Opinion: Green Light

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The Education of Surfrider CEO Chad Nelsen

He’s learned; he’s playful; he’s determined; he’s optimistic. He’s one of Laguna’s and America’s treasures. Unless you knew him or asked him you most likely wouldn’t know that this articulate local surfer and national leader of Surfrider Foundation has a doctorate from UCLA in resource economics and is passionate and knowledgeable about ocean matters. Meet Chad Nelsen, with whom I recently conducted a one-hour Zoom interview.

Like so many of us, including one of his heroes, former Coastal Commission legend Peter Douglas, Nelsen’s environmental record is not unblemished. Growing up with his buddies in Laguna Beach, as teenagers they did a fair amount of spearfishing until they found the larger fish hard to find. “We went to some older lifeguards and asked them what’s happening.  ‘Don’t you know it’s fished out,’ we were told.”  At that time (late 1980s): “I didn’t know anything about marine ecology.” Nelsen’s environmental education had just begun.

When I asked him about Laguna’s Marine Protected Area, he replied enthusiastically that as a result of no-take zones our local waters teem with fish. “The difference if you go in the ocean today off Laguna is absolutely night and day [compared to when] I was a kid. You see schools of sheepshead, calico bass, bigger than you’ve ever seen.”  The abundance and diversity of fish has increased considerably, he said. “It’s been absolutely wonderful and a tremendous success.” When I asked him how he knew this, he replied that he regularly snorkels off Moss Point, Thalia Street, Brooks Street, Heisler Park, and Shaw’s Cove. The Marine Reserve is the main reason for the comeback, he said.

Moving on to sea-level rise, when asked about cliff erosion Nelsen said the San Diego chapter of Surfrider has urged moving the Amtrak rail line landward to assure its stabilization. Capistrano Beach “got battered and suffered coastal erosion” last year he noted, due to storm surges and sea-level rise. Armoring the coast is not a long-term solution and coastal adaptation planning is needed, Nelsen said. “Downtown Laguna Beach has got to be very flood-prone” and vulnerable to a sea-level rise that could reach between two to six or seven feet. He also wonders about Laguna’s 80- to 100-year plan to combat sea-rise. Surfrider has been working with the California Coastal Commission to help seaside communities start making choices about how to adapt.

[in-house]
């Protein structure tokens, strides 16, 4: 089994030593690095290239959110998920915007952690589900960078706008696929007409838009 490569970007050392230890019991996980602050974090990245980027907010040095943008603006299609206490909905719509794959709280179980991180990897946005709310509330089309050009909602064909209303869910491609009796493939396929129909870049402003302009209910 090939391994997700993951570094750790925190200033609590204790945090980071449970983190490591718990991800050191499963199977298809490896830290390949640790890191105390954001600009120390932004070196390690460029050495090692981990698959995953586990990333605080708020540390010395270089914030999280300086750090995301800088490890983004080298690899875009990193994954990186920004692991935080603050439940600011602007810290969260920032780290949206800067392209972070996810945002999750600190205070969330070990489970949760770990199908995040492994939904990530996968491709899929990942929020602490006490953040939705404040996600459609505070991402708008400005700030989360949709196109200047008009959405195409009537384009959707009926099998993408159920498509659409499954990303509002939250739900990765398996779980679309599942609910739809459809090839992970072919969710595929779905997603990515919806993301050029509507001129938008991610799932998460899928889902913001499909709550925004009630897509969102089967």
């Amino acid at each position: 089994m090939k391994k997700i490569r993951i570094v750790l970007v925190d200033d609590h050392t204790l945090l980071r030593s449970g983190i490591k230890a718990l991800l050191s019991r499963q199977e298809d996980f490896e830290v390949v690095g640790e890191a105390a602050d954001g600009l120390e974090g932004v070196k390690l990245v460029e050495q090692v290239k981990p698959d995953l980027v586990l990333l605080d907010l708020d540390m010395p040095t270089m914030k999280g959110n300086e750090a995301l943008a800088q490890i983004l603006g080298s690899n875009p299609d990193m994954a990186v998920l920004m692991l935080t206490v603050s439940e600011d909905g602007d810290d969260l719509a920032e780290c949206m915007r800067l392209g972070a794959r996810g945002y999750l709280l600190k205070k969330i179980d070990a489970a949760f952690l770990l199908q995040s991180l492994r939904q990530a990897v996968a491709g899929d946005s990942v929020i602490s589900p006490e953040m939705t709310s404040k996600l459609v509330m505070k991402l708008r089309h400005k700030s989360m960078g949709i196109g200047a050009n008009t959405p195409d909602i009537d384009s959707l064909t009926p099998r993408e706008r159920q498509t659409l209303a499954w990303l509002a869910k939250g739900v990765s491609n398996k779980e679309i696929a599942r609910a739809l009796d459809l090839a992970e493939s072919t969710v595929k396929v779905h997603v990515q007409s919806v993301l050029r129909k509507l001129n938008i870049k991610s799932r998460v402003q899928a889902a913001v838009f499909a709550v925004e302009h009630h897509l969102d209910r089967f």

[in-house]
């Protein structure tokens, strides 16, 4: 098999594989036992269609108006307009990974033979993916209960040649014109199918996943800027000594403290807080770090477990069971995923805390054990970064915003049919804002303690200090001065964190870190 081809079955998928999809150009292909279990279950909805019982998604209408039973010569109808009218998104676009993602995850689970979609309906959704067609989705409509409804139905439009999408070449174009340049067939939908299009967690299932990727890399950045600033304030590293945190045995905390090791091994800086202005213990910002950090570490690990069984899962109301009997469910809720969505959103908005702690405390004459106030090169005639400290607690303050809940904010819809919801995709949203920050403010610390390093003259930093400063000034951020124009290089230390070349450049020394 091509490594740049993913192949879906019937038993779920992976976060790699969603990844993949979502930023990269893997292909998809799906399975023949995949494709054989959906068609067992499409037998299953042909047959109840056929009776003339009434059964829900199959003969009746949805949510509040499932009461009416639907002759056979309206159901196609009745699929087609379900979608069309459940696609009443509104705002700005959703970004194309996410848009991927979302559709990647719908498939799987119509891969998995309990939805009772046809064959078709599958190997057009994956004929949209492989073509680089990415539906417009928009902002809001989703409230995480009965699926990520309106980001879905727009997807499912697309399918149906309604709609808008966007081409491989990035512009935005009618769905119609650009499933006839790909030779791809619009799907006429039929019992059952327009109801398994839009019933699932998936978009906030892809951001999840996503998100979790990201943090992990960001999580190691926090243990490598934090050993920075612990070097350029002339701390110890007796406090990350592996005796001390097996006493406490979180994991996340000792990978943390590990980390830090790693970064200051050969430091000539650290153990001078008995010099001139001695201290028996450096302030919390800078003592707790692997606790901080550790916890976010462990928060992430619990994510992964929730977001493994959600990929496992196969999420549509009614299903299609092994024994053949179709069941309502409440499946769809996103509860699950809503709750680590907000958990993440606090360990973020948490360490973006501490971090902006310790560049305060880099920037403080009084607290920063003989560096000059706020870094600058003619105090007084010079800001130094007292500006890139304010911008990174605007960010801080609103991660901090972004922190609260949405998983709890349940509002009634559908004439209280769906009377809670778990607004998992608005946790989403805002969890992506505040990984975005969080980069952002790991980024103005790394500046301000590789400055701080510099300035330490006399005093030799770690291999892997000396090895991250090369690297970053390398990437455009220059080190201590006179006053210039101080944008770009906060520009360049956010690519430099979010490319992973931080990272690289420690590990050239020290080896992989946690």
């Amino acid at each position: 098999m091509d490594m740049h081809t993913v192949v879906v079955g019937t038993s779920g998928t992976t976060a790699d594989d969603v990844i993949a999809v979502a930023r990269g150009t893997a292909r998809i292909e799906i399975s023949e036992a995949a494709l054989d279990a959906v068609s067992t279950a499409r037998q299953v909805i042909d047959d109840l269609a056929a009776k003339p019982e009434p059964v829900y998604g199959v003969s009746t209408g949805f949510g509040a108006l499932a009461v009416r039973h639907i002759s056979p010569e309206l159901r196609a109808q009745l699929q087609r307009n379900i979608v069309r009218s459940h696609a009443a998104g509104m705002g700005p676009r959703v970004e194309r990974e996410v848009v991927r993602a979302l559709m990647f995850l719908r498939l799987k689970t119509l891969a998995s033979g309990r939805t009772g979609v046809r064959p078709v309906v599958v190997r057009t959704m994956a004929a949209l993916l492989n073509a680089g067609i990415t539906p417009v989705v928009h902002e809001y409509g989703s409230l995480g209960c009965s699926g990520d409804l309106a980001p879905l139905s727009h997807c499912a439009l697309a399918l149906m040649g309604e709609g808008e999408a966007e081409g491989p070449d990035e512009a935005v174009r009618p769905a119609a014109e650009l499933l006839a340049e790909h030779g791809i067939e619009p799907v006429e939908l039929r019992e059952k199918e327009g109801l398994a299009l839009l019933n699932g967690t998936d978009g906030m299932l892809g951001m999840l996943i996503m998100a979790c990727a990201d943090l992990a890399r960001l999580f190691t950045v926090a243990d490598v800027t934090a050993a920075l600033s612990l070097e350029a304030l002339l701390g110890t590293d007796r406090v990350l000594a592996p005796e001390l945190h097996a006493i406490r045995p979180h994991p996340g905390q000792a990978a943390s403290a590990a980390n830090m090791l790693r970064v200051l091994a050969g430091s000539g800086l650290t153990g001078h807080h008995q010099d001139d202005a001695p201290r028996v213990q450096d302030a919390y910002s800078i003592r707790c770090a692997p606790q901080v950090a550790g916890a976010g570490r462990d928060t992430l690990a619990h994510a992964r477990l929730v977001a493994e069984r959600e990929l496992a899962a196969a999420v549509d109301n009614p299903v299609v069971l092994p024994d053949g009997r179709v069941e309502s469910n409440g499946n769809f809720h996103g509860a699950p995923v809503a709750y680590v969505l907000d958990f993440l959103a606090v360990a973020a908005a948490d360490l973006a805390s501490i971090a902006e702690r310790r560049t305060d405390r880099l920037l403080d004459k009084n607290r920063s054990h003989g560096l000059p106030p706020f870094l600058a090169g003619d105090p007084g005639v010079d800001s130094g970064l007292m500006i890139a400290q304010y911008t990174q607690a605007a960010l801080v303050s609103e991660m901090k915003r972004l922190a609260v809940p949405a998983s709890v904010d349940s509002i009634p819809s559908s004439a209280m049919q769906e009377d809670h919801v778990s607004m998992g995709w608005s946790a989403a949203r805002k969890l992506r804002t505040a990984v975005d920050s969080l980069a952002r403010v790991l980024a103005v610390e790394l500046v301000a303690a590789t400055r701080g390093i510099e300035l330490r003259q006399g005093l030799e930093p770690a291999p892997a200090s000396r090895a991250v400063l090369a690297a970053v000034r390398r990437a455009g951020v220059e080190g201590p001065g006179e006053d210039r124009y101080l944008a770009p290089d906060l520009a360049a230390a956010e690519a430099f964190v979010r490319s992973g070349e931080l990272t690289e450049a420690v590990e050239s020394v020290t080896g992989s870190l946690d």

When asked about skimboarders’ breaking the sand berm at Aliso Beach, Nelsen expressed concern about recreationists impeding “the natural functioning system” that the berm provides for reducing the pathogens that would otherwise flow into the Pacific Ocean. He acknowledged the difficulty of policing the berm-breaking, stressing the need to educate skimboarders on the ecological harm they’re causing. 

Finally, we got to the elephant in the room—climate change. Climate change is going to have a number of impacts on Laguna, he said. “Sea-level rise and our response to it” is going to have a major impact on surfing; we’ll lose a number of surf breaks along California’s coast. “We’re going to lose our beaches which are our number one source of coastal and ocean recreation.” He then moved from the recreational to the ecological impacts of climate change. “I saw a sea turtle at San Onofre. I think it’s a warm water thing. I’ve never seen [a sea turtle there] before.” Invasive species, drawn by warmer coastal waters, also concern him. Warming water “is a stressor” on marine life and a warm water blob sits off California’s coast. San Diego has recently registered near 80-degree Fahrenheit ocean water, he noted.  Surfrider is addressing climate change by supporting the Ocean Climate Solutions Act because “oceans are at the center of climate change.” Sea grasses and wetlands are carbon sinks. Surfrider also supports reduction of carbon emissions and getting off fossil fuels, he added.

From an environmentally unaware spear-fishing teenager in Laguna, Nelsen steadily acquired the formal and experiential education to teach all of us about our coastal marine environment and how we can care for it.

Tom Osborne is writing a history of California environmentalism and co-leads, with his wife, Ginger, the Laguna chapter of Citizens’ Climate Lobby. Email: [email protected]/

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